OTC Designer Notes #12: Offworld Market

The following is an excerpt from the Designer Notes for Offworld Trading Company. The game, an economic RTS set on Mars, releases on April 28, 2016, and is available for purchase here.

The Offworld Market was inspired primarily by the triangle trade system outline by Robert Zubrin in The Case for Mars — miners in the Asteroid Belt would send rare and valuable metals to Earth, Earth would send send colonists and finished goods to Mars, and Mars would send supplies and life support (water, food, oxygen, fuel) to the Belt. Although Mars seems like an unlikely source of, say, food, the important facts are that Mars is significantly smaller than the Earth (so that launching a rocket offworld consumes much less fuel) and also much closer to the Belt (saving both fuel and time).

From a gameplay perspective, the Offworld Markets give players access to a much larger trade network with more stable prices. Essentially, there is no way for players to drive down offworld prices because the demand is so high and widespread, which contrasts significantly with the violent swings of the onworld market. This stability is important because, simply put, it guarantees that the game can end. Occasionally, players produce so many resources that the onworld prices drop low enough that not enough money is available to end the game in a timely manner. Once players start shipping offworld – often making over $50K per launch – the end is near.

Thus, Offworld Markets are equivalent to the uber-units seen in traditional RTS’s, which are only available at the end of the tech tree and are used to end a game quickly. Because Offworlds signal the endgame, the are a frequent target of sabotage, especially Dynamites and Mutinies. In fact, some players believe that one Offworld Market is better than two because it is much easier to protect just one Offworld with a Goon Squad. The worst-case situation after constructing a (very expensive) Offworld Market is for another player to steal it with a Mutiny and then start launching resources himself. (Actually, the worst-worst-case is to have someone munity away an Offworld just powered up with an Adrenaline Boost.)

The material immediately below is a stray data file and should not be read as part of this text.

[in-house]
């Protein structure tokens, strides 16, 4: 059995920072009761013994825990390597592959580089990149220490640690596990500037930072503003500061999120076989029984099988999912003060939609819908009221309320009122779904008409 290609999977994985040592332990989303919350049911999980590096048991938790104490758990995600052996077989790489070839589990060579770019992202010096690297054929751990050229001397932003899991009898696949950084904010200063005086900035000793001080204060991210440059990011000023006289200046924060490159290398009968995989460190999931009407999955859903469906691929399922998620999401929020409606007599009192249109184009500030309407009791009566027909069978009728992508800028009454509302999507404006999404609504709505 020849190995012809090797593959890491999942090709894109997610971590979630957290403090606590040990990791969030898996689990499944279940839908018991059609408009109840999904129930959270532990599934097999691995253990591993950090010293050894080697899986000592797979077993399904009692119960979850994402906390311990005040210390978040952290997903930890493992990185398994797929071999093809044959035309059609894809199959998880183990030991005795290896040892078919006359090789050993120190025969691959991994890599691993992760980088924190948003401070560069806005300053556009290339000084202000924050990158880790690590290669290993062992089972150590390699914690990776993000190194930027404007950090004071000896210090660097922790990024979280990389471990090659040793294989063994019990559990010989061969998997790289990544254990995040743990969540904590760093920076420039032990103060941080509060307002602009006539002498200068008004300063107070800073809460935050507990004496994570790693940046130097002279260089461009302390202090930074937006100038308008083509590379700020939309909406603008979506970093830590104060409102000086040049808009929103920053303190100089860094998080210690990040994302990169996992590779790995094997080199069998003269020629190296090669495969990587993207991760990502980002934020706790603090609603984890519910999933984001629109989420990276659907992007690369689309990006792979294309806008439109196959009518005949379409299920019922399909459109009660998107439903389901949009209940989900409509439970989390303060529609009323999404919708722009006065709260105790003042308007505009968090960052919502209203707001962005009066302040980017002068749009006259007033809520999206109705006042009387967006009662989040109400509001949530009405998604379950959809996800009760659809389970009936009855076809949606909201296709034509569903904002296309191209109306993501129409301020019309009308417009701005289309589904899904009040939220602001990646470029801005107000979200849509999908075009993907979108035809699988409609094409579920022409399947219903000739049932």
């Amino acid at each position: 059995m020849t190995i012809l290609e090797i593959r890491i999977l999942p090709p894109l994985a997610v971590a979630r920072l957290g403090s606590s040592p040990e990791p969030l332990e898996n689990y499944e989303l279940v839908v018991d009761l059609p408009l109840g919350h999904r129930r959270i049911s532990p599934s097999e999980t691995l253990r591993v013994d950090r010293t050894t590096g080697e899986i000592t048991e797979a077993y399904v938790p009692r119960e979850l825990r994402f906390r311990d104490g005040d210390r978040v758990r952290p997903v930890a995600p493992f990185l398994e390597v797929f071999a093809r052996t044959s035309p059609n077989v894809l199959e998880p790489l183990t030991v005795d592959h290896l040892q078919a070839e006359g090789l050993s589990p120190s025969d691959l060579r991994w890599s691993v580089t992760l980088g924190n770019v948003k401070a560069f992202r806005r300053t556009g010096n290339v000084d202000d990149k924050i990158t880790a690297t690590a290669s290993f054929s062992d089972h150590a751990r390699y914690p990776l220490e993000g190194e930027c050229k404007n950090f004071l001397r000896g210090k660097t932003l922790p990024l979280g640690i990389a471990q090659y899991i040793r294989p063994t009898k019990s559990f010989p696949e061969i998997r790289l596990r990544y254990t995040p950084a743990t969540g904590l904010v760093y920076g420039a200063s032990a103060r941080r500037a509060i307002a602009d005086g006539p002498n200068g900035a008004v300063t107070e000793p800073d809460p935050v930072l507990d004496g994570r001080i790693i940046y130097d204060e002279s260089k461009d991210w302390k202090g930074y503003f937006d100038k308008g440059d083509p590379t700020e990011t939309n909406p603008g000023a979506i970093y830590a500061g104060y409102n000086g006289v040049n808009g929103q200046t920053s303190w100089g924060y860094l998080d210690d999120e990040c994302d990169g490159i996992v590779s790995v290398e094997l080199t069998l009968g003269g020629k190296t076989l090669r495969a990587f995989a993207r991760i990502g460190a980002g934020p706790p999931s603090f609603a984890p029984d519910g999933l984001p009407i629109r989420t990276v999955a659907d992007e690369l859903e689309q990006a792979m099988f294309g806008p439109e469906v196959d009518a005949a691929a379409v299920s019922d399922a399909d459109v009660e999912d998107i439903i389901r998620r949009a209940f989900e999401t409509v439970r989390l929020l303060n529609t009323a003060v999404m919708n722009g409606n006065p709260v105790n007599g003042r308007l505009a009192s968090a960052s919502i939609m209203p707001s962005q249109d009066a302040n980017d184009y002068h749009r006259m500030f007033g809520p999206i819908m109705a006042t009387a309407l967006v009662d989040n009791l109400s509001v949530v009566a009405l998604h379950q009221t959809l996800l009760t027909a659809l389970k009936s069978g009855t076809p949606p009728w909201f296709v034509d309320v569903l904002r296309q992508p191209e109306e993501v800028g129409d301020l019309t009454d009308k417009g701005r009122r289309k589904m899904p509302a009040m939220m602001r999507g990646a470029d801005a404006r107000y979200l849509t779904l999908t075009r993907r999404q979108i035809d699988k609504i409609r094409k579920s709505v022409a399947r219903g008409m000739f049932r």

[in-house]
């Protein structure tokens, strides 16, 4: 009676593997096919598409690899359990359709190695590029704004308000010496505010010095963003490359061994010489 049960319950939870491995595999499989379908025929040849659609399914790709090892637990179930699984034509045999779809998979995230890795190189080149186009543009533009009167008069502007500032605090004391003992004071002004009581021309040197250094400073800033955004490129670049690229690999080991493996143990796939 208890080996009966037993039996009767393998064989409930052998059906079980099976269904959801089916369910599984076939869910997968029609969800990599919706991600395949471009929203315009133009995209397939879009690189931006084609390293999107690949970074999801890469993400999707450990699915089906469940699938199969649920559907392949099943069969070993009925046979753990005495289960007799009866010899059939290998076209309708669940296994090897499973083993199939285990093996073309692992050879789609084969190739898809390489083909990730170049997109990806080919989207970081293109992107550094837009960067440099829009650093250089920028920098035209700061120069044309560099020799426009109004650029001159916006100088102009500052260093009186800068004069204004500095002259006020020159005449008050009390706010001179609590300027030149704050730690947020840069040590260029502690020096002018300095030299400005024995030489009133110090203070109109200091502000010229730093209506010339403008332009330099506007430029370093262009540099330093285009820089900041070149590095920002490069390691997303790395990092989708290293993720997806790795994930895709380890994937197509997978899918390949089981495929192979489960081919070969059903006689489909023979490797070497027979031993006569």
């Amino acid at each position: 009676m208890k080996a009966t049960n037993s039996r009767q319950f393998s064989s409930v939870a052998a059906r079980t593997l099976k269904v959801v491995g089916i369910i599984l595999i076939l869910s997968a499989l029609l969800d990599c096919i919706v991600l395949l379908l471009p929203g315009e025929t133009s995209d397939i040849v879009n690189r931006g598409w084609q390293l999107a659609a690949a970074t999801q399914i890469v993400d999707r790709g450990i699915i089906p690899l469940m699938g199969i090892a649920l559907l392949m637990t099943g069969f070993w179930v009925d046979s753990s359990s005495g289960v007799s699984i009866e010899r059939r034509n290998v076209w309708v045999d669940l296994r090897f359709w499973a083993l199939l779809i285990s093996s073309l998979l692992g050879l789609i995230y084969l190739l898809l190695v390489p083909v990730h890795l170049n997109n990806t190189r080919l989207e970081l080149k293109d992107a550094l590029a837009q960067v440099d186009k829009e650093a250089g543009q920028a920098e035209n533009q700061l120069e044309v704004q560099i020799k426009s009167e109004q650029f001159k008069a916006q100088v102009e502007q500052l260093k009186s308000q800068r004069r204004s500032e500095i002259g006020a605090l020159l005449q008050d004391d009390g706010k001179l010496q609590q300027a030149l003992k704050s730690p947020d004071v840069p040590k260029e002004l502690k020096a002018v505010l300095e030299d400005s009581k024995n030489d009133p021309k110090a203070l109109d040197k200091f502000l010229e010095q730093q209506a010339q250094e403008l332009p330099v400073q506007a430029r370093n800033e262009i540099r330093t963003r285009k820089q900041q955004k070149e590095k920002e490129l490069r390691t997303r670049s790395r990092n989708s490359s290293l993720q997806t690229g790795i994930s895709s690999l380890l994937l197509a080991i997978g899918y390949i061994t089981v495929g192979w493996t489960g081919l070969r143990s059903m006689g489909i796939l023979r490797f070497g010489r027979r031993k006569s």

Offworld Markets changed quite a bit over the course of development. Originally, it was actually two buildings – a Launch Pad, which functioned similarly to the current building, and a Space Elevator, which shipped faster and didn’t consume Fuel or Aluminum when launching. We combined them into a single building to simplify the game and also to connect the building with the title. Once we chose the name Offworld Trading Company, it made sense to have the most important building in the game reflect the title. Also, there were originally no limits on how many Offworlds a player could build, which led to some ridiculous Offworld arms races in which two players had four, five, six, and even more each, making so much money that their stock prices were rising almost as fast as their cash, extending the game far too long. Furthermore, once a player has more than two Offworlds, sabotage becomes a less useful tool against him, which also makes the endgame somewhat stale. Things improved after limiting Offworlds to two per player, and they improved again when we tied the first one to HQ level 4 and the second to level 5. Now, players have an interesting decision to make at level 4. Build an Offworld early (perhaps using a Hologram so no one notices) or push ahead to more claims at level 5?

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